A Blog by Jonathan Low

 

Sep 21, 2018

Why You're Probably Getting An Implant Some Day

Convenience and data rule. And over the past generation, everything from artificial knees and hips, to high tech hearing devices - and even piercings - have conditioned people to accept the merging of the technological and physical as normal. JL

Haley Weiss reports in The Atlantic, photo by Russell Boyce in Reuters:

As the technology is becoming more powerful, people are becoming more comfortable with implantables.. This is traceable from body modifications like tattoos and piercings to pacemakers. Plastic surgery is less taboo. Hundreds of thousands of American bodies now contain cochlear implants, IUDs, nerve stimulators, artificial joints, implantable birth-control rods. “There’s a trend towards putting devices inside the body, not just for life and death but for convenience such as contraceptives, menstrual aids, contact lenses.”

Nike's Jordan Brand Adds Self-Lacing 'Tech'

OK, with self-tightening laces that are similar to a car seat adjusting to your memory setting, have we taken this tech thing beyond utility. I mean, shoe laces? JL


Richard Lawler reports in Engadget:

It includes technology - the "FastFit" tightening system - that activates by tugging a strap on the forefoot. It's more accessible for people who may struggle with laces, and easier to adjust in-game for serious athletes. "We were inspired by how space suits look and function. It's very utilitarian. Thinking about this led us to highlight the pull cord, eject cord and the inner workings of FastFit, and make the function integral to the aesthetic and graphic integrity of the design."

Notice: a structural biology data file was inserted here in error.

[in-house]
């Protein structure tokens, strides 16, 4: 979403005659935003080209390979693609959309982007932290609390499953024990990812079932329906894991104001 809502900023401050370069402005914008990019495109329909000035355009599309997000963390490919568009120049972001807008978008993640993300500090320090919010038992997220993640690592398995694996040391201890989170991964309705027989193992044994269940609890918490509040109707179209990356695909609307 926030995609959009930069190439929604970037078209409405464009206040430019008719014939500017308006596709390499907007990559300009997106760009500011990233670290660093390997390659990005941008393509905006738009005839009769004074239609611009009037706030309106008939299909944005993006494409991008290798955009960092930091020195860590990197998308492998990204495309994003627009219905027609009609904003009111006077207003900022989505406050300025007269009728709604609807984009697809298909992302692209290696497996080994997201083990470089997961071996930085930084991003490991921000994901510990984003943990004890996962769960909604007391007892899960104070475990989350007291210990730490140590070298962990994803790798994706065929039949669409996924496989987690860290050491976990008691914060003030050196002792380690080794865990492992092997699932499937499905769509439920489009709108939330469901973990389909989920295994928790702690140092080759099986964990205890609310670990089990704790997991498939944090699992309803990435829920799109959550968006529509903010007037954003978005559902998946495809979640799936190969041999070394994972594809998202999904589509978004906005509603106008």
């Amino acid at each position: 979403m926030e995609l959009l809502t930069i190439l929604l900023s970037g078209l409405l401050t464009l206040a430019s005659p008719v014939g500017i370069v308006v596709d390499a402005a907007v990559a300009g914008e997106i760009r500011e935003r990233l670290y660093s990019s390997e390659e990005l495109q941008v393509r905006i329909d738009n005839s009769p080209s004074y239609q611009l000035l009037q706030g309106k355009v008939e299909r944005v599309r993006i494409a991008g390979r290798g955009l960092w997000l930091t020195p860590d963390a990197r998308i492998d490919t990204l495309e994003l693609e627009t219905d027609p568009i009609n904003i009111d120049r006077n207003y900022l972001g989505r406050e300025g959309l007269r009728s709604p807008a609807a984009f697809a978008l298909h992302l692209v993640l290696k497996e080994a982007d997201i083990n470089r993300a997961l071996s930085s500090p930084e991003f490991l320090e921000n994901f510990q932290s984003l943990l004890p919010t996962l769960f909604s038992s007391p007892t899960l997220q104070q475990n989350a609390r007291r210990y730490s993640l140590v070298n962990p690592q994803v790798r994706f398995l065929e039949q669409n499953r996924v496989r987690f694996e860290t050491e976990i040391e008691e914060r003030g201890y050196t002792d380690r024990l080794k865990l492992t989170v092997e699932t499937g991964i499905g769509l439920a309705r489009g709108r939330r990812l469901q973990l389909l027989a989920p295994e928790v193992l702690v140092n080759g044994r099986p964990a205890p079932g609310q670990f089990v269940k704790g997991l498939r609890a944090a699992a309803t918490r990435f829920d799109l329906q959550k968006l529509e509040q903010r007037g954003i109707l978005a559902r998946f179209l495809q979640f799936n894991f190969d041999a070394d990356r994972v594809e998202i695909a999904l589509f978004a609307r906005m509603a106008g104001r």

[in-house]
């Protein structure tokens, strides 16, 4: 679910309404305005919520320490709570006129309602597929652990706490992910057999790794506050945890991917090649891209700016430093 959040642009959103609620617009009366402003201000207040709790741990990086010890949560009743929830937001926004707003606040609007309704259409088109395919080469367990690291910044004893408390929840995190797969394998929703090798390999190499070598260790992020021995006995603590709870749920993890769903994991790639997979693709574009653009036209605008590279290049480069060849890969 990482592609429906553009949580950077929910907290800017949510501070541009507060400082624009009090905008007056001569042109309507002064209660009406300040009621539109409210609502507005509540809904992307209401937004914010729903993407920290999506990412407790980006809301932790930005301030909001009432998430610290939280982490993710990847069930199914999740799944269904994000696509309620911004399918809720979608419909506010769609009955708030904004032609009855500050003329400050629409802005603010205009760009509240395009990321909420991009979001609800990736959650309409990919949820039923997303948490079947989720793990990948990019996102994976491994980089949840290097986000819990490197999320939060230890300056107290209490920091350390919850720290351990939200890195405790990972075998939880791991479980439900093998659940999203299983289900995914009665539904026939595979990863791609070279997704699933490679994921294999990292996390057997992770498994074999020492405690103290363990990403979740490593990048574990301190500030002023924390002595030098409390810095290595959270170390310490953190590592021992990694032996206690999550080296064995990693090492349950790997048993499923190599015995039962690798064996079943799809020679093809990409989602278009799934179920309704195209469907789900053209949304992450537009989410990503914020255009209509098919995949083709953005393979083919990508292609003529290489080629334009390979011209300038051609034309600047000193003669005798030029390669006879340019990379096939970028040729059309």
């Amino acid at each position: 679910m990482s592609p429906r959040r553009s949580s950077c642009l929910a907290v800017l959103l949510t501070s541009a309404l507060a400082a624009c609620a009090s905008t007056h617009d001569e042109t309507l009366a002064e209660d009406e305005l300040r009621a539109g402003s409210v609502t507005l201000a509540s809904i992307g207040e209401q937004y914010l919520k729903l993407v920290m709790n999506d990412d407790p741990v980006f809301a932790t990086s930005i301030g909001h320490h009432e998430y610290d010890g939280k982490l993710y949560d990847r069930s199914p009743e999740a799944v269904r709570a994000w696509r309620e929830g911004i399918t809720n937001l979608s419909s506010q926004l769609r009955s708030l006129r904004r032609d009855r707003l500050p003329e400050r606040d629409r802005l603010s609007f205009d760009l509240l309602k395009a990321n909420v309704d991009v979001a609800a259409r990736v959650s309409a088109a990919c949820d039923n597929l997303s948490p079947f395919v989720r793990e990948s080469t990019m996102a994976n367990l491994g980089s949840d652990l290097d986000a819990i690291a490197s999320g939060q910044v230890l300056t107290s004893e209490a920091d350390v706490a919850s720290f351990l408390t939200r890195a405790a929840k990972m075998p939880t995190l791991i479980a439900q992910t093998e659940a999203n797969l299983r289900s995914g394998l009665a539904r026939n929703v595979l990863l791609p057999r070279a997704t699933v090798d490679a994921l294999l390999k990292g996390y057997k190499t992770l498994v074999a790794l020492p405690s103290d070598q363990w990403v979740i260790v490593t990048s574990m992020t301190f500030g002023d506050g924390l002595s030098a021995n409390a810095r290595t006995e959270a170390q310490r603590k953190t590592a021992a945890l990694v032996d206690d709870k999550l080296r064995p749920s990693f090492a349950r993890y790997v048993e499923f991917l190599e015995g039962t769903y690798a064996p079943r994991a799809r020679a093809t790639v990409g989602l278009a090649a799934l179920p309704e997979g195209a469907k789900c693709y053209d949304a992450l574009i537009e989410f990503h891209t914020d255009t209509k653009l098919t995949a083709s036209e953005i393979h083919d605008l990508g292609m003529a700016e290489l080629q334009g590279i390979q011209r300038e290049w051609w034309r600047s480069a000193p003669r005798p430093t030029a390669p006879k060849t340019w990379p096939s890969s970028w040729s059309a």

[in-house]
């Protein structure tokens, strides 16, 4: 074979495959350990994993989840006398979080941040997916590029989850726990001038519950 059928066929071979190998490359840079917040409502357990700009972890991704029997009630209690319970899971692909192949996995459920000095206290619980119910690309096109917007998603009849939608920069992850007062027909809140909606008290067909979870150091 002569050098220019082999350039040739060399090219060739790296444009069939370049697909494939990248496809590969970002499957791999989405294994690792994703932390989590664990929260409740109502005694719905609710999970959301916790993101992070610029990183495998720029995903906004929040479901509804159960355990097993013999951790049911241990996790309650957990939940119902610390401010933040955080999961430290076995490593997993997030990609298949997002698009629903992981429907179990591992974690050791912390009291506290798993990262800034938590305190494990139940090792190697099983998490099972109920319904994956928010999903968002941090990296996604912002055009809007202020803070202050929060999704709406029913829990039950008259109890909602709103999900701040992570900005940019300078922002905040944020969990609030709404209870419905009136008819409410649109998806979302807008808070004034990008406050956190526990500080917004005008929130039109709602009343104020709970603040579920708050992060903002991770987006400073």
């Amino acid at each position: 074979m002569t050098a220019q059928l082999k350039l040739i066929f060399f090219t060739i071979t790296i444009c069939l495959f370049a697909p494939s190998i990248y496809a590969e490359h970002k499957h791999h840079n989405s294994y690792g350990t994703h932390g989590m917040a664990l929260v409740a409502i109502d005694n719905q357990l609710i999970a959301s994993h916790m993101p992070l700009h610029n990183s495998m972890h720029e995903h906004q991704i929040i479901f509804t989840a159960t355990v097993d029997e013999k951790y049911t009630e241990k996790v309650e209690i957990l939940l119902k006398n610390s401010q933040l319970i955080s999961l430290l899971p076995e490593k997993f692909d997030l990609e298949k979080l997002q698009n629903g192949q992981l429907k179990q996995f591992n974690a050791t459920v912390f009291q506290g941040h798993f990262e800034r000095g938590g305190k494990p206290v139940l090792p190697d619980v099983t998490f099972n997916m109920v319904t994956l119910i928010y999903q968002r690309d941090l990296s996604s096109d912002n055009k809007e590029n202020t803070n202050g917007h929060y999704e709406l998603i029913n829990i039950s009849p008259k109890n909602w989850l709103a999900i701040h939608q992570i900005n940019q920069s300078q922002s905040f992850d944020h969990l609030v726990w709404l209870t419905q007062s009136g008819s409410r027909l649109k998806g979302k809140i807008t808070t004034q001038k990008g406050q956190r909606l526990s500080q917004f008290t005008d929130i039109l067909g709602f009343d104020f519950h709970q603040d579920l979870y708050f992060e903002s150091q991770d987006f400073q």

IMAX Theaters May Soon Screen Netflix, Amazon Original Films

IMAX may be the only movie theater venue bold enough for streaming services to use as a means of promoting some of their original content without too much fear of cannibalizing their own platforms.

And it provides a means by which they can share some revenue with exhibition companies and traditional Hollywood that allows them to be seen as members of that industry rather than just disruptors and which may offer strategic advantages in the future. JL


Andrew Liptak reports in The Verge:

Last year, theater attendance fell to a 25-year low, due in part to the rise of streaming services such as Amazon and Netflix. Those companies have been focusing on producing their own original, exclusive content, from TV shows to their own blockbuster and prestige films. While services like Netflix are willing to screen their films in theaters, they’re not willing to do so before they’re released on their own platforms. But IMAX has a brand for turning movies into an experience that regular theaters can’t deliver.

Facebook's Dating Service Could Become Multi-Billion Dollar Business. And Launch Subscriptions?

Keeping its eye on the prize - which is growing demographics attractive to advertisers. JL

Kurt Wagner reports in Re/code: